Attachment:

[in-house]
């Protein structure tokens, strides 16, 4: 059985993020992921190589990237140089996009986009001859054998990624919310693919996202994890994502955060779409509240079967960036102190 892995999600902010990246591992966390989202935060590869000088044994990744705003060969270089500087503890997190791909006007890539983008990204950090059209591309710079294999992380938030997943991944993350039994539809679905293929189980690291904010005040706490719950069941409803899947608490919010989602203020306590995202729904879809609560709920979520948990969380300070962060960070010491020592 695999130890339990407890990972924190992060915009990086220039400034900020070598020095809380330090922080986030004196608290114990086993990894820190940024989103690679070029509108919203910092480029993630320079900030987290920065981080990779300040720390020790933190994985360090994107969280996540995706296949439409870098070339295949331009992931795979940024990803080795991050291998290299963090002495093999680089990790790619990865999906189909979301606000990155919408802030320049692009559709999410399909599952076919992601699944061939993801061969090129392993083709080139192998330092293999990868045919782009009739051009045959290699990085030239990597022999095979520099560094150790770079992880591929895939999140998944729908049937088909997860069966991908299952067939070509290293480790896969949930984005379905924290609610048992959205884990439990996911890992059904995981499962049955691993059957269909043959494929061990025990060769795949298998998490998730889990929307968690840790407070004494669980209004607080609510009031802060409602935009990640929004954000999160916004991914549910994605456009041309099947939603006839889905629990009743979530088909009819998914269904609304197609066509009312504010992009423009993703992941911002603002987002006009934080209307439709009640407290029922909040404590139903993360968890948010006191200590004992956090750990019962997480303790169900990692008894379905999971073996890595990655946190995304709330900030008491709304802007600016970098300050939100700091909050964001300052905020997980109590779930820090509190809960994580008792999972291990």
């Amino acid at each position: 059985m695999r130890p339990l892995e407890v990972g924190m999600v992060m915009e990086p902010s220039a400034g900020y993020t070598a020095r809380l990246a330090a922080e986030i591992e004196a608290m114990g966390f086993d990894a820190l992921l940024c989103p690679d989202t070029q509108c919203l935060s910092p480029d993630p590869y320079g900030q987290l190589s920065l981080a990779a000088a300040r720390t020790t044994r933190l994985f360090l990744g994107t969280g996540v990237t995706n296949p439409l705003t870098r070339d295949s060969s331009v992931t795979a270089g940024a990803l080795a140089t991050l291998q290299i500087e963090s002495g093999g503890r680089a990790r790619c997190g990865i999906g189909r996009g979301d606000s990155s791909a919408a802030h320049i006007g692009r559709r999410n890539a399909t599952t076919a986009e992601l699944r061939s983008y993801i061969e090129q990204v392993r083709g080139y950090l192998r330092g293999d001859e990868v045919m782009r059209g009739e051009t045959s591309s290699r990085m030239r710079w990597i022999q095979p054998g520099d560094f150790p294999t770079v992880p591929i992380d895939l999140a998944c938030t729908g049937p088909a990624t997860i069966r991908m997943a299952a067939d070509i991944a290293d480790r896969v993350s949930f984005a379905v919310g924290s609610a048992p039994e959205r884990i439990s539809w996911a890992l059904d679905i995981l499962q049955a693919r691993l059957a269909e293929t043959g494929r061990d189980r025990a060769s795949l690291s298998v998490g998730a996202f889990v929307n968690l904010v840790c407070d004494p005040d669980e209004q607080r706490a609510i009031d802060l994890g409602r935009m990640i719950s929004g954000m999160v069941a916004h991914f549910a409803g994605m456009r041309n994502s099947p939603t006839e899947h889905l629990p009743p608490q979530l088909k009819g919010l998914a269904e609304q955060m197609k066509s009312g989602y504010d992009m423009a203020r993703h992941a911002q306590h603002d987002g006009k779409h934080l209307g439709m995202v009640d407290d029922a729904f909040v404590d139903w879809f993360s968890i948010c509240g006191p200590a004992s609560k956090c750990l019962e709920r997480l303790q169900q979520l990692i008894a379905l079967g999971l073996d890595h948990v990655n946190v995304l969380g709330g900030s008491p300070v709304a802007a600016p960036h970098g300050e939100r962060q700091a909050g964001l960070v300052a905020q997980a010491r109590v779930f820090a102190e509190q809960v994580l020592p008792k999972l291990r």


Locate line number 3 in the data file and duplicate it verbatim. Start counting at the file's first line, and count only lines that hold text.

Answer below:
């Amino acid at each position: 059985m695999r130890p339990l892995e407890v990972g924190m999600v992060m915009e990086p902010s220039a400034g900020y993020t070598a020095r809380l990246a330090a922080e986030i591992e004196a608290m114990g966390f086993d990894a820190l992921l940024c989103p690679d989202t070029q509108c919203l935060s910092p480029d993630p590869y320079g900030q987290l190589s920065l981080a990779a000088a300040r720390t020790t044994r933190l994985f360090l990744g994107t969280g996540v990237t995706n296949p439409l705003t870098r070339d295949s060969s331009v992931t795979a270089g940024a990803l080795a140089t991050l291998q290299i500087e963090s002495g093999g503890r680089a990790r790619c997190g990865i999906g189909r996009g979301d606000s990155s791909a919408a802030h320049i006007g692009r559709r999410n890539a399909t599952t076919a986009e992601l699944r061939s983008y993801i061969e090129q990204v392993r083709g080139y950090l192998r330092g293999d001859e990868v045919m782009r059209g009739e051009t045959s591309s290699r990085m030239r710079w990597i022999q095979p054998g520099d560094f150790p294999t770079v992880p591929i992380d895939l999140a998944c938030t729908g049937p088909a990624t997860i069966r991908m997943a299952a067939d070509i991944a290293d480790r896969v993350s949930f984005a379905v919310g924290s609610a048992p039994e959205r884990i439990s539809w996911a890992l059904d679905i995981l499962q049955a693919r691993l059957a269909e293929t043959g494929r061990d189980r025990a060769s795949l690291s298998v998490g998730a996202f889990v929307n968690l904010v840790c407070d004494p005040d669980e209004q607080r706490a609510i009031d802060l994890g409602r935009m990640i719950s929004g954000m999160v069941a916004h991914f549910a409803g994605m456009r041309n994502s099947p939603t006839e899947h889905l629990p009743p608490q979530l088909k009819g919010l998914a269904e609304q955060m197609k066509s009312g989602y504010d992009m423009a203020r993703h992941a911002q306590h603002d987002g006009k779409h934080l209307g439709m995202v009640d407290d029922a729904f909040v404590d139903w879809f993360s968890i948010c509240g006191p200590a004992s609560k956090c750990l019962e709920r997480l303790q169900q979520l990692i008894a379905l079967g999971l073996d890595h948990v990655n946190v995304l969380g709330g900030s008491p300070v709304a802007a600016p960036h970098g300050e939100r962060q700091a909050g964001l960070v300052a905020q997980a010491r109590v779930f820090a102190e509190q809960v994580l020592p008792k999972l291990r």